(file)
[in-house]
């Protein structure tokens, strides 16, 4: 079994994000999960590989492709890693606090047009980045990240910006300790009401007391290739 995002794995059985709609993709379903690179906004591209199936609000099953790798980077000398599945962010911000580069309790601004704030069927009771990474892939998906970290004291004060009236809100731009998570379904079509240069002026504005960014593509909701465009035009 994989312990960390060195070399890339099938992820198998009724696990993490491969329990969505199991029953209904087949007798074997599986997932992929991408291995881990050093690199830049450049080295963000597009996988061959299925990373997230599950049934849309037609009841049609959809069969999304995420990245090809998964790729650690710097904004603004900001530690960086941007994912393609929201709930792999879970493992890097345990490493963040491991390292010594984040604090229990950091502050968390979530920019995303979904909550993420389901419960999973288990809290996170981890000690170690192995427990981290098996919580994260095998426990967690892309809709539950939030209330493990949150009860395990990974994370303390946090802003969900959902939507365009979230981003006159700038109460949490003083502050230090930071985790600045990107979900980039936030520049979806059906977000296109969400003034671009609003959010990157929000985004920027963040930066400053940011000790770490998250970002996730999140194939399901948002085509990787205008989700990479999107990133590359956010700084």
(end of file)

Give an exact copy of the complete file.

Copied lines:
[in-house]
């Protein structure tokens, strides 16, 4: 079994994000999960590989492709890693606090047009980045990240910006300790009401007391290739 995002794995059985709609993709379903690179906004591209199936609000099953790798980077000398599945962010911000580069309790601004704030069927009771990474892939998906970290004291004060009236809100731009998570379904079509240069002026504005960014593509909701465009035009 994989312990960390060195070399890339099938992820198998009724696990993490491969329990969505199991029953209904087949007798074997599986997932992929991408291995881990050093690199830049450049080295963000597009996988061959299925990373997230599950049934849309037609009841049609959809069969999304995420990245090809998964790729650690710097904004603004900001530690960086941007994912393609929201709930792999879970493992890097345990490493963040491991390292010594984040604090229990950091502050968390979530920019995303979904909550993420389901419960999973288990809290996170981890000690170690192995427990981290098996919580994260095998426990967690892309809709539950939030209330493990949150009860395990990974994370303390946090802003969900959902939507365009979230981003006159700038109460949490003083502050230090930071985790600045990107979900980039936030520049979806059906977000296109969400003034671009609003959010990157929000985004920027963040930066400053940011000790770490998250970002996730999140194939399901948002085509990787205008989700990479999107990133590359956010700084």